Showing posts from November, 2020

Preprints: How To Advance Your Research!

The pace of science is accelerating. Papers are becoming ever more interdisciplinary and complex, and the revision process is turning more and more arduous. As jobs become more competitive, the pressure to publish in top impact journals keeps getting higher. The result of all this is that high quality submissions are suffering from unacceptably long publishing queues, which negatively impacts the dissemination of important results. To accelerate the speed at which important findings are shared with the global scientific community, researchers in physics, economics, mathematics and computer sciences have long used the preprint model. This involves depositing a finished manuscript in an open access preprint server for the community to interpret, judge and ultimately learn from. The server operators minimally check the manuscript for appropriate content, but do not judge or peer-review the science. Thus, a preprint does not substitute for properly peer-reviewed research in an indexed jou

Exploring Experimental Hematology: November 2020 (Volume 42)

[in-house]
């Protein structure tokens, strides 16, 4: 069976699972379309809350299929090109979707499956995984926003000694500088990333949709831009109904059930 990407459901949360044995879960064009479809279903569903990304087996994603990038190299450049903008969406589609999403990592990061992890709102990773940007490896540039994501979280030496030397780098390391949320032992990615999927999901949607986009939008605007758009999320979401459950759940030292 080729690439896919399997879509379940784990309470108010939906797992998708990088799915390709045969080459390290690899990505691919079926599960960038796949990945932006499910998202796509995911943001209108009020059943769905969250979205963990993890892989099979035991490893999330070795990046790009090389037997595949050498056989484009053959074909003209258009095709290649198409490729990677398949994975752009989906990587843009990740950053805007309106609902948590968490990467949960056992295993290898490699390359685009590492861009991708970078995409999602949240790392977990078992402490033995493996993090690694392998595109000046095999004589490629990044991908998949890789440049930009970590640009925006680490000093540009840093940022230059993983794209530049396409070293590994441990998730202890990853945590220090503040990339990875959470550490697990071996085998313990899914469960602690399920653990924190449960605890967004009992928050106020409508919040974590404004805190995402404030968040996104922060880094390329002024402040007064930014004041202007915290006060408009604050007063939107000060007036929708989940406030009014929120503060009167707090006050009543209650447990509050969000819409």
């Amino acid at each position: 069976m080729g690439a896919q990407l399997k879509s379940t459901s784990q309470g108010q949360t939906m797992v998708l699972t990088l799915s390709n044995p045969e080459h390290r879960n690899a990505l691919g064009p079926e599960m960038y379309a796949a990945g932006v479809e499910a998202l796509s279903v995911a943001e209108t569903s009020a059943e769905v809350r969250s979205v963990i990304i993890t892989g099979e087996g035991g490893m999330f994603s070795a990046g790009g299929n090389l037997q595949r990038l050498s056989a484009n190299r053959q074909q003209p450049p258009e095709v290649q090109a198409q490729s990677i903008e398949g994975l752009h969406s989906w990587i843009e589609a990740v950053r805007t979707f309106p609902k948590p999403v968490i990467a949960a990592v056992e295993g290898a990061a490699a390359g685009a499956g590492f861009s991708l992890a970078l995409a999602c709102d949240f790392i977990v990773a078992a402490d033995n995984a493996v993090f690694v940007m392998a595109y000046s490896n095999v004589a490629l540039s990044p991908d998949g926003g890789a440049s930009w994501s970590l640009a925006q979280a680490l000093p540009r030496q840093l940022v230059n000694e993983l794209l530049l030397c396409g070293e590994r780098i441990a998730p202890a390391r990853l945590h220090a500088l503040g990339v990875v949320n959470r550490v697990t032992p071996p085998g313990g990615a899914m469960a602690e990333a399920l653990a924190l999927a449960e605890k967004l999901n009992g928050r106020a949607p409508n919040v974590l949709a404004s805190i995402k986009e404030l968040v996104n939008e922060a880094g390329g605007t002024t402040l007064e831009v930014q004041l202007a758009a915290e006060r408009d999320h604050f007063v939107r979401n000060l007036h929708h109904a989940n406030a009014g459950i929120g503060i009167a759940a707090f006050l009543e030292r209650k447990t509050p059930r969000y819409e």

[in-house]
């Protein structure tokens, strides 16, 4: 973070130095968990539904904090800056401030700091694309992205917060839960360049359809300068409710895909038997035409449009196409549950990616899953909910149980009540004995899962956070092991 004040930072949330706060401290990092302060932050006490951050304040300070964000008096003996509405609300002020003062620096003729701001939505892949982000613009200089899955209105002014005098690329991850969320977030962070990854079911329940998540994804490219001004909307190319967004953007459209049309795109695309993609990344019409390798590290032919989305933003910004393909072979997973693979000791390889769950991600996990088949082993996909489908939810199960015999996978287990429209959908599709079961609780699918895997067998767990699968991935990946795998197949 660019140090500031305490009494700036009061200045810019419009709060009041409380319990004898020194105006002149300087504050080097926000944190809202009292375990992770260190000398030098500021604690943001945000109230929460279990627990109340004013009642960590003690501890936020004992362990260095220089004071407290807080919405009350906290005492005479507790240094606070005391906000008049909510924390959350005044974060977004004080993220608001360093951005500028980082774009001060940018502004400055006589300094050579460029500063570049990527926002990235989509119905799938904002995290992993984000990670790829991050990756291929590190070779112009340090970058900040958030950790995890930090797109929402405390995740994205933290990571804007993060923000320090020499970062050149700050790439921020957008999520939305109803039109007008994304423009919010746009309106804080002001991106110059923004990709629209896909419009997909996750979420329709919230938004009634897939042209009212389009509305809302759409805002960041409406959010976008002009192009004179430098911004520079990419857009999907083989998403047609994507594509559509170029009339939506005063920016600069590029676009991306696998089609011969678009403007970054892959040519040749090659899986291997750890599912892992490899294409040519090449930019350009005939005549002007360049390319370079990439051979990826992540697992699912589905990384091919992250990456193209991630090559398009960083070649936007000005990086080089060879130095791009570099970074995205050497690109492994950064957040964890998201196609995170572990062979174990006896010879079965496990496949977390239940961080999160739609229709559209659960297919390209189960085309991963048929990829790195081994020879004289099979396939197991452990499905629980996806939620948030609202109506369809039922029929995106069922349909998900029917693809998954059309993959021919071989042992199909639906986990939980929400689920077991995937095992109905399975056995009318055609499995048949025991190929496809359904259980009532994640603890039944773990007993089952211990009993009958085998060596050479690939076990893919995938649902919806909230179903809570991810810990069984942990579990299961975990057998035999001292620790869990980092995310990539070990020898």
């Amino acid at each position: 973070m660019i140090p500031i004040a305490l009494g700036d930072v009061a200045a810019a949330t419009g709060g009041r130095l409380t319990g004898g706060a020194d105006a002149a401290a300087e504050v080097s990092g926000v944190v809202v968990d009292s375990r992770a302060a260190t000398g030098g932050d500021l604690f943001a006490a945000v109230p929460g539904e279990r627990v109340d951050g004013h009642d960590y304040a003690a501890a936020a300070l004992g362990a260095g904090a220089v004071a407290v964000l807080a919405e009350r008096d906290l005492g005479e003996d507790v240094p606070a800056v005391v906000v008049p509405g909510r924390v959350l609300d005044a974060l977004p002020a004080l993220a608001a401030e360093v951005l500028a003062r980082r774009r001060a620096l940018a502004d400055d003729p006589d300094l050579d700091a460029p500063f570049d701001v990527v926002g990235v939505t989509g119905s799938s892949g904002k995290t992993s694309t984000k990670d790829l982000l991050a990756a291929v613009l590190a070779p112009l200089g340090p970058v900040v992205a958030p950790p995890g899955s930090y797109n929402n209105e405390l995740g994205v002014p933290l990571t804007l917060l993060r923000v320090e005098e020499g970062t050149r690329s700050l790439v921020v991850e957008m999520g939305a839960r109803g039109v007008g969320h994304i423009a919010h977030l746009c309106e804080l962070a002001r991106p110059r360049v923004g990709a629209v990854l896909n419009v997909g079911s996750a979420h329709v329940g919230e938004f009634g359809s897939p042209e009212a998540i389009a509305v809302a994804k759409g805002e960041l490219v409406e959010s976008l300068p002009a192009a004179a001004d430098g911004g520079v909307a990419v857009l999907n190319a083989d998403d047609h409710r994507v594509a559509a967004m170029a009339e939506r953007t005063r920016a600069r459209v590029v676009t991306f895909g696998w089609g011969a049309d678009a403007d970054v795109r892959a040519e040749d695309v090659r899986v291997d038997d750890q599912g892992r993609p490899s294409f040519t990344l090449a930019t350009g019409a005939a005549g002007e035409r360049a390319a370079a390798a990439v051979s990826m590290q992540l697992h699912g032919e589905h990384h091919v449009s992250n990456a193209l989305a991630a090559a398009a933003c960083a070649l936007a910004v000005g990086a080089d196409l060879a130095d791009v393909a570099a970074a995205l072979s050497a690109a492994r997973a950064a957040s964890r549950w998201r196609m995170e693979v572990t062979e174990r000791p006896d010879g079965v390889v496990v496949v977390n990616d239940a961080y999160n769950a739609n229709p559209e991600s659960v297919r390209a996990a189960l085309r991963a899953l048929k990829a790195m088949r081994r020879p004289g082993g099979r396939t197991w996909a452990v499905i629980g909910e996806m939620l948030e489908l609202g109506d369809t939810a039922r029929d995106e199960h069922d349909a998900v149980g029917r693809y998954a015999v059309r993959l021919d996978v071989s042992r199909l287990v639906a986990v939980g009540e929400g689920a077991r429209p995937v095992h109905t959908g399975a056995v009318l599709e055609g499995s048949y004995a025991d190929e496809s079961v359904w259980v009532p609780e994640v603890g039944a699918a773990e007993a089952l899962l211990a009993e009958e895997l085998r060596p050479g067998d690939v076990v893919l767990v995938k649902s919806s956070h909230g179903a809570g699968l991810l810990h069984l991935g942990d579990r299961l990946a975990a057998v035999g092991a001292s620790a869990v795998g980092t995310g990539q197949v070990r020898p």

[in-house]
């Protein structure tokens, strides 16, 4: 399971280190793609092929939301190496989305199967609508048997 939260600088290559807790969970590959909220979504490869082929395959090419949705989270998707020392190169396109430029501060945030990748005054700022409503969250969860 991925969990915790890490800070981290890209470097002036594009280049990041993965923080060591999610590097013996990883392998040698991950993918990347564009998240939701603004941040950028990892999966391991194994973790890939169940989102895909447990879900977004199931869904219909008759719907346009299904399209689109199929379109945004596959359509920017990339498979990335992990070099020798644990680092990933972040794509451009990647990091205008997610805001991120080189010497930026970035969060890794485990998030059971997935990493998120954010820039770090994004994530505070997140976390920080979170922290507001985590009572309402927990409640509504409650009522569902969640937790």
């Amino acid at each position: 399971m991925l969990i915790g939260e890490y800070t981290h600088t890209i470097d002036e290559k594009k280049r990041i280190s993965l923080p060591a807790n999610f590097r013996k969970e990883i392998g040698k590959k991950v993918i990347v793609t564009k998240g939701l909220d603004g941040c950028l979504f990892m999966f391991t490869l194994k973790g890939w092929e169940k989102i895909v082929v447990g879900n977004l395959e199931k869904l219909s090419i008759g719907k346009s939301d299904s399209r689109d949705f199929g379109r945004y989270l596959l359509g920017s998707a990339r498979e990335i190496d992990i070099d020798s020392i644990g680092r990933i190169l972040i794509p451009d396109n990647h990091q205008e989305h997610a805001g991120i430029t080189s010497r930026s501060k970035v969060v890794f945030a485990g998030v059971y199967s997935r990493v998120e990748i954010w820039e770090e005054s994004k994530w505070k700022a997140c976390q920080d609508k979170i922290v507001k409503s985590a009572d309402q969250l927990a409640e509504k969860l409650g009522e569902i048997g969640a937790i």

In this issue of Simply Blood , we are deconstructing an invited perspective from Experimental Hematology as  Dr. Forsberg and colleagues build on their interesting prior work on differentiation of tissue resident macrophages (trMacs) via an interleukin-7 a   receptor (IL7R a )-positive progenitor (Leung et al. 2019). trMac differentiation follows a ‘nontraditional’ pathway of myeloid cell specification occurring in fetal hematopoiesis. In this study, they now examine the role of IL-7 signaling in the maintenance of other tissue myeloid cells - neutrophils and eosinophils - in the lung, work directed at better understanding the immune system of the lung and its relationship to respiratory diseases. First, the authors examined lung B-cell, neutrophil, and eosinophil content in Flk2 -/- , IL7R a -/- , or combined knock-out mice. Dr. Forsberg had previously shown that all ‘traditional’ adult myeloid and lymphoid cells, but not trMacs, develop via a Flk2-positive progenitor (Beaudin et